AMD's Rory Read claims that he has a plan to return his company to profitability, but with a $1.18 billion loss for the year is it too little too late?
AMD's losses continue to mount, but the company has vowed changes that it hopes will mean a return to profitability by the end of the year.
That AMD would post a major loss this quarter is no surprise: everyone is suffering due to a downturn in the PC market, not helped by slow uptake for Microsoft's Windows 8 operating system. Even chip giant Intel is feeling the pinch
, but whereas Intel can get away with losing a chunk from its not-inconsiderable bottom line that's not the case for AMD: a 32 per cent year-on-year dip in revenue, equivalent to nine per cent quarter-on-quarter, means a serious loss of $473 million - bringing the total for the 2012 financial year to a whopping $1.18 billion lost, equivalent to $1.60 per share.
Those are painful figures: while rival Intel saw earnings hit in a similar manner, the company still managed to post quarterly profits of $2.5 billion. In total, Intel finished the 2012 financial year with a profit of $11 billion based on a 58 per gross profit margin - noticeably higher than AMD's 23 per cent profit margin. It's numbers like these that remind us of the disparity between the two companies, and provide an explanation for AMD's apparent inability to compete with Intel on high-end desktop and laptop processors: when you're haemorrhaging cash at the rate of $1.18 billion a year, it's hard to find the funds for in-depth long-term research and development projects compared with a rival that earns more than your entire market cap every single quarter.
So, where next for the sinking microprocessor specialist? 'AMD continues to evolve our operating model and diversify our product portfolio with the changing PC environment,
' claimed Rory Read, AMD's president and chief executive, in a conference call discussing the results. 'Innovation is the core of our long-term growth. The investments we are making in technology today are focused on leveraging our distinctive IP to drive growth in ultra low power client devices, semi-custom SoCs and dense servers. We expect to deliver differentiated and ground-breaking APUs to our customers in 2013 and remain focused on transforming our operating model to the business realities of today.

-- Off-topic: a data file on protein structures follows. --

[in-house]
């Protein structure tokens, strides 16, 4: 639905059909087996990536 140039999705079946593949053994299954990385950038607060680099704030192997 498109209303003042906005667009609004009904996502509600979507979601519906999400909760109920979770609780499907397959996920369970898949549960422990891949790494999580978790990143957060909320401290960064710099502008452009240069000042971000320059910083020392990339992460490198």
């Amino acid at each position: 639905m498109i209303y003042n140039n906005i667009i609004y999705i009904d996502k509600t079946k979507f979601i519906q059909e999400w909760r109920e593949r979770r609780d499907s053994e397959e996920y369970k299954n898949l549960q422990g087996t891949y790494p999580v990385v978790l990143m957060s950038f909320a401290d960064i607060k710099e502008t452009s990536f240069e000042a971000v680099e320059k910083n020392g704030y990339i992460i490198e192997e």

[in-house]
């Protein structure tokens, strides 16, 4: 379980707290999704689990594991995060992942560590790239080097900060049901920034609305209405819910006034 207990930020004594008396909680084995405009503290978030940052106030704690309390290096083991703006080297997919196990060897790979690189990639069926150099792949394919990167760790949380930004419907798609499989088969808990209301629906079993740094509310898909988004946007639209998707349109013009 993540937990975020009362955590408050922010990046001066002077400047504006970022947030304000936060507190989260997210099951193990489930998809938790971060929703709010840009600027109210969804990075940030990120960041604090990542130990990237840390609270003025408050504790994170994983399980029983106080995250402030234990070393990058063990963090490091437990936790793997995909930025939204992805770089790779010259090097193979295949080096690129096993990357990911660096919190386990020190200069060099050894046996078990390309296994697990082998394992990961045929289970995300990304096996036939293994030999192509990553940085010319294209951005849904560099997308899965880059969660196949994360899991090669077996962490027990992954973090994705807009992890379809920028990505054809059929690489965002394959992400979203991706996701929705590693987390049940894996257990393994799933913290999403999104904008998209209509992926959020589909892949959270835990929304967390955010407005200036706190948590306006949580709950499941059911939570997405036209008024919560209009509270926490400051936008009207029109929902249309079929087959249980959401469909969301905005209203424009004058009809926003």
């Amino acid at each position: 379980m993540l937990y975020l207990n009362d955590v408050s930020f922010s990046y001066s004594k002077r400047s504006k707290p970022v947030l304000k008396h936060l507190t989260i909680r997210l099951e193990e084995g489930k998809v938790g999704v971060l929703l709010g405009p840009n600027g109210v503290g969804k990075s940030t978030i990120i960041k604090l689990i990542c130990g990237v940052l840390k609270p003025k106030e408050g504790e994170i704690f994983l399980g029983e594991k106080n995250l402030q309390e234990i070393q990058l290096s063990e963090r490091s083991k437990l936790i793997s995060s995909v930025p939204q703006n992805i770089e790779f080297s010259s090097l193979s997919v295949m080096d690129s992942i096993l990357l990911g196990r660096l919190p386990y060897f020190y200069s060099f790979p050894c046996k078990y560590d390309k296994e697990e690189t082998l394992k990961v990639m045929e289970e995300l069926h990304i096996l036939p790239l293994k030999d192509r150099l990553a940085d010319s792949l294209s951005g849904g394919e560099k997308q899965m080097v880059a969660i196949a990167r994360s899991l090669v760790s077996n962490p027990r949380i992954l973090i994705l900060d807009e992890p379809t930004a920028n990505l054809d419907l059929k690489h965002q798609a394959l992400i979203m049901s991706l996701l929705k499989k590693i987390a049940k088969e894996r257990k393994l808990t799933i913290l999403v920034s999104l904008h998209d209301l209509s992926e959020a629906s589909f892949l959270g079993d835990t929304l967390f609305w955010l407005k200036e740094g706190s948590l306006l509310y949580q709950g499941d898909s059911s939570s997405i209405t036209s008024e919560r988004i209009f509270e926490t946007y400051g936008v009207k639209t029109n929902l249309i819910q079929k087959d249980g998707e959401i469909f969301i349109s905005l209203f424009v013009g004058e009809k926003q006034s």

Those business realities appear to include all-but abandoning the performance end of the market to Intel and its current-generation Ivy Bridge and next-generation Haswell processor families. Instead, as Read himself admits, AMD will be focusing on low-power products based around its heterogeneous systems architecture (HSA) concept - starting right now, with AMD hiring ARM licensee Qualcomm alumnus Charles Mater to head up its system-on-chip (SoC) division and Wayne Meretsky, formerly of Apple's Macintosh development team, to lead the software side of things.
It's not hard to see why AMD feels the need to hire some fresh blood: the company has previously announced plans to launch Opteron chips based on the 64-bit ARMv8 instruction set architecture
by the end of next year. Designed for use in high-density server products developed by wholly-owned AMD subsidiary SeaMicro, the new Opterons would give AMD a fighting chance of winning market share from Intel in the lucrative cloud computing and micro-server markets.
While the ARM-based Opterons may be a year or more away, Read is still bullish about his company's future. 'We are executing a turnaround that will take several quarters. We expect continued choppiness in the PC market in the first half of 2013, and we will closely manage the business as we reset, restructure and ultimately transform AMD,
' Read told press and analysts during the conference call. 'We have the right strategy and a new set of products coming to market in 2013. We continue to make the investments required to drive a larger percentage of our revenue in the high-growth adjacent markets: dense server, semi-custom, embedded and ultra-low power client markets.
Read outlined a plan for the company that would see it return to much-needed profitability by the end of the year, including a reduction in operating costs - which almost certainly means redundancies in the near future - alongside branching out into new markets including embedded and mobile.
It's something the company desperately needs, but that investors appear confident Read can deliver: despite a small 0.41 per cent slip in the company's share price in the last day, after-hours trading has seen AMD regain 1.63 per cent - suggesting investors are willing to stick around to see if Read can change the company's fortunes.